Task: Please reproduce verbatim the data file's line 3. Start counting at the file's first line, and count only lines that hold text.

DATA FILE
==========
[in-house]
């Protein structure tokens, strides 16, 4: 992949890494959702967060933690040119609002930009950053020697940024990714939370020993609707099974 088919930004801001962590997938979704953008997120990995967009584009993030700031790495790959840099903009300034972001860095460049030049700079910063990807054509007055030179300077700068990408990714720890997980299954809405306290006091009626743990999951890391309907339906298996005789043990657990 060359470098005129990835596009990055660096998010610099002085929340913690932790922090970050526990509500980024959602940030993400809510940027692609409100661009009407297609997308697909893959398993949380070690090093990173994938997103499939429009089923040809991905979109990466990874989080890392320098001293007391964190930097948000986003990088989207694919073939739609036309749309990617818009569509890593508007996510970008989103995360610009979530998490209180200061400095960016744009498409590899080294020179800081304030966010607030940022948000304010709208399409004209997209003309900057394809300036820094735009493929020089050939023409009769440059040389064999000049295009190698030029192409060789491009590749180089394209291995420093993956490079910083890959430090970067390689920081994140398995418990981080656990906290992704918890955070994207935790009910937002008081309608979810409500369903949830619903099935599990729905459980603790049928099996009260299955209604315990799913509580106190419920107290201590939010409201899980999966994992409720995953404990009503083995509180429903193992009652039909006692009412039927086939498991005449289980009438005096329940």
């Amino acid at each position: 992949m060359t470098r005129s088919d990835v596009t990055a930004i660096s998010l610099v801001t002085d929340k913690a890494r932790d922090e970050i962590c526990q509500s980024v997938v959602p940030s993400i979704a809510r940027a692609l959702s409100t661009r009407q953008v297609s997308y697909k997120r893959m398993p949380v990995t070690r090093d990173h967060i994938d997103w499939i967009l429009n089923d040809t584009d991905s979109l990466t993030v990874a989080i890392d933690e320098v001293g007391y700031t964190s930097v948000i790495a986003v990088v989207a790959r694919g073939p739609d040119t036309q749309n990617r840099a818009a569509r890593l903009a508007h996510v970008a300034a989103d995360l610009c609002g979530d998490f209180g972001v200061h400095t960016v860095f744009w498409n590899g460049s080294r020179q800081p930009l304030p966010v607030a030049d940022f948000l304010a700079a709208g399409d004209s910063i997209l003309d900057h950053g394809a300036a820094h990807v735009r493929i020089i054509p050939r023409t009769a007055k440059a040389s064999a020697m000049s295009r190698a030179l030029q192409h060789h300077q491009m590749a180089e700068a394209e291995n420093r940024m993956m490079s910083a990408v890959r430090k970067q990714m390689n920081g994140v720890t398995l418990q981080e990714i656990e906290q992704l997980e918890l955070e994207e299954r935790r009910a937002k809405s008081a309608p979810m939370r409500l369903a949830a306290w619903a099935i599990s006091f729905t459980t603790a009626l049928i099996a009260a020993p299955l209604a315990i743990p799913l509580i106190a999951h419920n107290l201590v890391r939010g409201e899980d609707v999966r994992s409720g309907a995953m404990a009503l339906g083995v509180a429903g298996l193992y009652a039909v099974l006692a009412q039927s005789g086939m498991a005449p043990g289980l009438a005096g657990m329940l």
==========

């Amino acid at each position: 992949m060359t470098r005129s088919d990835v596009t990055a930004i660096s998010l610099v801001t002085d929340k913690a890494r932790d922090e970050i962590c526990q509500s980024v997938v959602p940030s993400i979704a809510r940027a692609l959702s409100t661009r009407q953008v297609s997308y697909k997120r893959m398993p949380v990995t070690r090093d990173h967060i994938d997103w499939i967009l429009n089923d040809t584009d991905s979109l990466t993030v990874a989080i890392d933690e320098v001293g007391y700031t964190s930097v948000i790495a986003v990088v989207a790959r694919g073939p739609d040119t036309q749309n990617r840099a818009a569509r890593l903009a508007h996510v970008a300034a989103d995360l610009c609002g979530d998490f209180g972001v200061h400095t960016v860095f744009w498409n590899g460049s080294r020179q800081p930009l304030p966010v607030a030049d940022f948000l304010a700079a709208g399409d004209s910063i997209l003309d900057h950053g394809a300036a820094h990807v735009r493929i020089i054509p050939r023409t009769a007055k440059a040389s064999a020697m000049s295009r190698a030179l030029q192409h060789h300077q491009m590749a180089e700068a394209e291995n420093r940024m993956m490079s910083a990408v890959r430090k970067q990714m390689n920081g994140v720890t398995l418990q981080e990714i656990e906290q992704l997980e918890l955070e994207e299954r935790r009910a937002k809405s008081a309608p979810m939370r409500l369903a949830a306290w619903a099935i599990s006091f729905t459980t603790a009626l049928i099996a009260a020993p299955l209604a315990i743990p799913l509580i106190a999951h419920n107290l201590v890391r939010g409201e899980d609707v999966r994992s409720g309907a995953m404990a009503l339906g083995v509180a429903g298996l193992y009652a039909v099974l006692a009412q039927s005789g086939m498991a005449p043990g289980l009438a005096g657990m329940l």